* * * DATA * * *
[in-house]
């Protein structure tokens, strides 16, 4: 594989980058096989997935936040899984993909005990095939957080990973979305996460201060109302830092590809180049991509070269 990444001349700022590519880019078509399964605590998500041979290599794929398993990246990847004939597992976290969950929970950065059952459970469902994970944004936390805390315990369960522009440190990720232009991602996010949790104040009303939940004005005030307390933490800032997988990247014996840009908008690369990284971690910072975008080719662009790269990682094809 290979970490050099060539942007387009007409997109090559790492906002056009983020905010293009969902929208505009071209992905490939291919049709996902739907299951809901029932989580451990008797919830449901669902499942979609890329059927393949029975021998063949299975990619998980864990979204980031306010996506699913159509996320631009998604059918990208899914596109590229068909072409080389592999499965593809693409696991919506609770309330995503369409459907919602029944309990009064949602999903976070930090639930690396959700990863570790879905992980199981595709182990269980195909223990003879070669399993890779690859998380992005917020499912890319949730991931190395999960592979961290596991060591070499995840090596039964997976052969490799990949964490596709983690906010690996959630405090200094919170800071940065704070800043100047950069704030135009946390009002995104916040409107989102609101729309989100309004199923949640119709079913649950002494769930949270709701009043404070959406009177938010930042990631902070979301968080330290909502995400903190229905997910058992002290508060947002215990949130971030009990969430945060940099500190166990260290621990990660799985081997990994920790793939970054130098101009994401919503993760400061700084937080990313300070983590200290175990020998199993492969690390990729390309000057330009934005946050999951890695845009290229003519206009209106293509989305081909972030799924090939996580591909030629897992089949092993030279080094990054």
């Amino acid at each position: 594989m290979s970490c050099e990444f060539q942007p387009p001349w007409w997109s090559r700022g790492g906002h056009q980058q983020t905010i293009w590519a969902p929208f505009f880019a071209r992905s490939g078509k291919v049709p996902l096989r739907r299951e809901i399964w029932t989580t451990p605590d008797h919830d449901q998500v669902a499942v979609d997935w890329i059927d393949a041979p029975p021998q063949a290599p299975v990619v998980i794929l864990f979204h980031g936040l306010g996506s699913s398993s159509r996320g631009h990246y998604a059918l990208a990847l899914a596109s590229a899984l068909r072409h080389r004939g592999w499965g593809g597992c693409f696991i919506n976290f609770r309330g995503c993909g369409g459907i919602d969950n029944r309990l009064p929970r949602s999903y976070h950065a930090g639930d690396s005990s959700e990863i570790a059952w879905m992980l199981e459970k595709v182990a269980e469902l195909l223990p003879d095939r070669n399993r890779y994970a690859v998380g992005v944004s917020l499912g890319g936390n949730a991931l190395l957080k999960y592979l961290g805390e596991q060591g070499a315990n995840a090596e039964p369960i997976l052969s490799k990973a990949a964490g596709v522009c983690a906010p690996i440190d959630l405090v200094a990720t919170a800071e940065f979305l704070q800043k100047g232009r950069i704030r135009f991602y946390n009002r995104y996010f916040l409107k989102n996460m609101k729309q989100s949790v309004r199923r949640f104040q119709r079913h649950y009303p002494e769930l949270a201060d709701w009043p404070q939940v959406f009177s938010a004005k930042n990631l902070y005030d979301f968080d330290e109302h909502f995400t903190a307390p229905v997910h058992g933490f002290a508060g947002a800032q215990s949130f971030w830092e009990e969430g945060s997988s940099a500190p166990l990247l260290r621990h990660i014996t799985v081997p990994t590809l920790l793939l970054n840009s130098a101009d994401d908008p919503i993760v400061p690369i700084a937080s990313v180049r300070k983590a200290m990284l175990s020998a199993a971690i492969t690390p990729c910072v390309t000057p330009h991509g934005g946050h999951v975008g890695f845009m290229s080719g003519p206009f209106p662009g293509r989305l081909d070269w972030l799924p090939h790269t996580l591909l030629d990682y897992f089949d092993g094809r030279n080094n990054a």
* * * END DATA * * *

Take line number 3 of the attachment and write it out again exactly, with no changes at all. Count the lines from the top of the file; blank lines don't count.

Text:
């Amino acid at each position: 594989m290979s970490c050099e990444f060539q942007p387009p001349w007409w997109s090559r700022g790492g906002h056009q980058q983020t905010i293009w590519a969902p929208f505009f880019a071209r992905s490939g078509k291919v049709p996902l096989r739907r299951e809901i399964w029932t989580t451990p605590d008797h919830d449901q998500v669902a499942v979609d997935w890329i059927d393949a041979p029975p021998q063949a290599p299975v990619v998980i794929l864990f979204h980031g936040l306010g996506s699913s398993s159509r996320g631009h990246y998604a059918l990208a990847l899914a596109s590229a899984l068909r072409h080389r004939g592999w499965g593809g597992c693409f696991i919506n976290f609770r309330g995503c993909g369409g459907i919602d969950n029944r309990l009064p929970r949602s999903y976070h950065a930090g639930d690396s005990s959700e990863i570790a059952w879905m992980l199981e459970k595709v182990a269980e469902l195909l223990p003879d095939r070669n399993r890779y994970a690859v998380g992005v944004s917020l499912g890319g936390n949730a991931l190395l957080k999960y592979l961290g805390e596991q060591g070499a315990n995840a090596e039964p369960i997976l052969s490799k990973a990949a964490g596709v522009c983690a906010p690996i440190d959630l405090v200094a990720t919170a800071e940065f979305l704070q800043k100047g232009r950069i704030r135009f991602y946390n009002r995104y996010f916040l409107k989102n996460m609101k729309q989100s949790v309004r199923r949640f104040q119709r079913h649950y009303p002494e769930l949270a201060d709701w009043p404070q939940v959406f009177s938010a004005k930042n990631l902070y005030d979301f968080d330290e109302h909502f995400t903190a307390p229905v997910h058992g933490f002290a508060g947002a800032q215990s949130f971030w830092e009990e969430g945060s997988s940099a500190p166990l990247l260290r621990h990660i014996t799985v081997p990994t590809l920790l793939l970054n840009s130098a101009d994401d908008p919503i993760v400061p690369i700084a937080s990313v180049r300070k983590a200290m990284l175990s020998a199993a971690i492969t690390p990729c910072v390309t000057p330009h991509g934005g946050h999951v975008g890695f845009m290229s080719g003519p206009f209106p662009g293509r989305l081909d070269w972030l799924p090939h790269t996580l591909l030629d990682y897992f089949d092993g094809r030279n080094n990054a």